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2021 Northwestern football positional previews: Special Teams

No changes here (yet).

NCAA Football: Big Ten Championship-Northwestern at Ohio State Doug McSchooler (FLO)-USA TODAY Sports


Key losses: Cody Gronewold (Sr.)

Returners: Charlie Kuhbander (Graduate Student), Trey Finison (Jr.), Derek Adams (Graduate Student), Hunter Renner (So.), Jake Genyk (Jr.), Peter Snodgrass (Sr.), William Halkyard (So.)

Newcomers: Jack Olsen (So.), Jake Tabibian (Fr.)

Probably the best thing that can be said about Northwestern’s special teams in 2020 is that not a lot in particular was said throughout the course of the year. Similar to an offensive line, most of the discourse is usually about their shortcomings if they’re notably hurting the team. Silence around the special teams usually means they’re fine. Not great, not bad, just fine.

Starting kicker Charlie Kuhbander went 9-for-12 on field goals and hit all 27 of his extra points while also taking over on kickoffs for Trey Finison following the first game of the season against Maryland.

As far as punting goes, senior Derek Adams handled duties with 44 punts on the season and an average of 41.8 yards per punt, a marked improvement from 2019 where Northwestern’s two punters finished with averages of 38.3 and 36.3 yards per boot.

Due to having to struggle through COVID-hampered seasons in 2020, the NCAA gave student-athletes the option to use an extra year of eligibility, an opportunity both Kuhbander and Adams are taking advantage of by returning to Northwestern as graduate students.

As far as kick and punt returners go, Northwestern is going to need some fresh faces as both Kyric McGowan and Riley Lees, who handled those duties in 2020, are gone. Coco Azema took two kickoffs back last season and has the athletic tools necessary for that role. Additionally, Berkeley Holman and JJ Jefferson also saw opportunities as punt returners back in 2019, so expect two of those three to take up those mantles this fall for the newest Wildcats’ team.

Key Player:

Charlie Kuhbander

On June 13, 2016, Northwestern fans received the good news that their team had just received a commitment from the eighth overall kicker (per 247 Sports) in that year’s high school football class as Kuhbander out of Springboro, Ohio, announced that he was going to be a Wildcat.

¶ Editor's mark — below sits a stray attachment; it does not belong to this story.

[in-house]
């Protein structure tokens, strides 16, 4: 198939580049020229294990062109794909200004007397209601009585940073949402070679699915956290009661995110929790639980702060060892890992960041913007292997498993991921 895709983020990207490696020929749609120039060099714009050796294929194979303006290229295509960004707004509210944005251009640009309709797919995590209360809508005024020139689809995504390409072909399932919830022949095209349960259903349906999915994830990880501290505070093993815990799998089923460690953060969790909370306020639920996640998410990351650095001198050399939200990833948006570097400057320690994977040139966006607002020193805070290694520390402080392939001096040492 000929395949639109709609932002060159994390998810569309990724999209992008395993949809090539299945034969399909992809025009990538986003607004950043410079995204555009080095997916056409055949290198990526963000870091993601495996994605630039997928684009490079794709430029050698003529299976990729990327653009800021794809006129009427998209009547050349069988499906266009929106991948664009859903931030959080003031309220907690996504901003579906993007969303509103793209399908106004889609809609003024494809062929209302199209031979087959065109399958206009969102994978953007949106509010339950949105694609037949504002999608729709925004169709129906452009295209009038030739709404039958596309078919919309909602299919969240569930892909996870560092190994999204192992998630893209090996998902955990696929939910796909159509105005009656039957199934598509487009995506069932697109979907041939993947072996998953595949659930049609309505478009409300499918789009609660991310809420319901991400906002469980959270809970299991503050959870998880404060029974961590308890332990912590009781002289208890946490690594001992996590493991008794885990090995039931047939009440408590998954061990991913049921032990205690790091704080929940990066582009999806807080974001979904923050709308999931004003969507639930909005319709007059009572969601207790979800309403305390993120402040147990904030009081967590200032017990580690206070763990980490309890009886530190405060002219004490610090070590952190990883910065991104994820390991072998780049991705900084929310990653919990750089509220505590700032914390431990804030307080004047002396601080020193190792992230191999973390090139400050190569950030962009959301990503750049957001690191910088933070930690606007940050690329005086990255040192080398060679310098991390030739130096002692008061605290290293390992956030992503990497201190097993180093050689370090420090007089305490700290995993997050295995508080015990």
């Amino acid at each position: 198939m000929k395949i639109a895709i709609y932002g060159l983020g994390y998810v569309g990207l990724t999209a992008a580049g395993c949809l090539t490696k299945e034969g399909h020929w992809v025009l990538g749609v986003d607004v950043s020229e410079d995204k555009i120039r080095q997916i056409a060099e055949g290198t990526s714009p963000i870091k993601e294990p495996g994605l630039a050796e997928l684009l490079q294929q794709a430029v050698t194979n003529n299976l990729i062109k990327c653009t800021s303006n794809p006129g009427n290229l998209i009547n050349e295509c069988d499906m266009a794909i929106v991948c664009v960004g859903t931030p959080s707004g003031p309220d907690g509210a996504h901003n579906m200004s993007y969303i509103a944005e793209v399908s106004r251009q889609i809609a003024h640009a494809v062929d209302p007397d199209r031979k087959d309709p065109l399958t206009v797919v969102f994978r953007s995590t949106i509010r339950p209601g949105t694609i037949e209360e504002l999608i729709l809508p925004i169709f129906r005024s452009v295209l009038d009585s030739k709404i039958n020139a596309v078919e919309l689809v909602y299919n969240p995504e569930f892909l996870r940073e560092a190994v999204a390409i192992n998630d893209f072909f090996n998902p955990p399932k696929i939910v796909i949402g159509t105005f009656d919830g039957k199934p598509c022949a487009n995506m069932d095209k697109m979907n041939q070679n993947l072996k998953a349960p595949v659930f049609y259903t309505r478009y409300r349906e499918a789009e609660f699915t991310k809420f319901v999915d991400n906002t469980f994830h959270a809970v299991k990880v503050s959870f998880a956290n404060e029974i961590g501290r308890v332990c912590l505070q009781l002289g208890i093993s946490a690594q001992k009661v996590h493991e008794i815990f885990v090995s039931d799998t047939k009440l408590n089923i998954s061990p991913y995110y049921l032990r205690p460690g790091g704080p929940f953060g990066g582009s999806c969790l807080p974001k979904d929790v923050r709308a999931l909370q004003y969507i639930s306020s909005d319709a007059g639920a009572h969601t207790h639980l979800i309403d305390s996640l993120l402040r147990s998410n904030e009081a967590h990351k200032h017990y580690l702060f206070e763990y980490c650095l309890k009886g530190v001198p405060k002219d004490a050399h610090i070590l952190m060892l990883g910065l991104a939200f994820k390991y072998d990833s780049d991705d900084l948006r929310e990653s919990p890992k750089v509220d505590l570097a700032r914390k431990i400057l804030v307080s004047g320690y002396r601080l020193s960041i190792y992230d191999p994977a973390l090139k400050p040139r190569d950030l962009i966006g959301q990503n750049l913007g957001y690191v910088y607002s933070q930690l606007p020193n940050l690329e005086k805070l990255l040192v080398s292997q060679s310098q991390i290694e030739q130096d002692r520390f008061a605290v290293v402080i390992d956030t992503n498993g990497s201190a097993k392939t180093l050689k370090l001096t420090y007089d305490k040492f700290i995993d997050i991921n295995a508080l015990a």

Five years and four seasons later, Kuhbander is still slated to be kicking field goals and extra points for NU in 2021, and throughout his career he’s been consistent. Not necessarily in his game-to-game and kick-to-kick performance, but in what onlookers can expect from him on a yearly basis.

In fact, in all four of his collegiate seasons, he’s either missed three or four field goals in total, two numbers that seem representative of the general perception around Kuhbander — a perfectly fine kicker, but not a top tier one. For his career he’s 37-for-51 on field goals, and that 72.5% is just slightly below average for the Division One level. Not detrimental in any sense, but nothing to write home about. He doesn’t have particularly deep range, and NU wasn’t willing to let him test it from too deep, leading to some middling volume and a lot of punts and/or fourth down attempts from near midfield for the ‘Cats.

Whether or not Kuhbander can increase his range in order to receive more confidence from Pat Fitzgerald and thus increase his attempts will be probably the biggest key in Northwestern’s special teams elevating themselves from standard to elite status in 2021.

Big Question:

Could Jack Olsen take over later in the year if Kuhbander struggles early on?

While Kuhbander came to Northwestern pegged as a high caliber kicking prospect, Olsen exceeds that slightly in terms of class ranking, as 247 ranked him as the fourth best kicker in the 2020 class when he committed to Michigan State. Of course, Olsen has now transferred to NU and seems to be the future scoring leg of the team following Kuhbander’s departure.

Given Kuhbander’s experience and acceptable level of play, he most definitely will start the season and would have to perform pretty poorly to be at risk of losing the starting job, but crazier things have happened. A couple of botched field goals can cost teams close games (important considering Northwestern is the king of low-scoring, close games), and should Fitzgerald and Co. get frustrated past a certain point, don’t be too shocked if they call on Olsen to see if the younger man in the room has what’s needed to serve as Northwestern’s starting kicker as early as 2021.

Depth Chart

2021 Northwestern Special Teams Depth Chart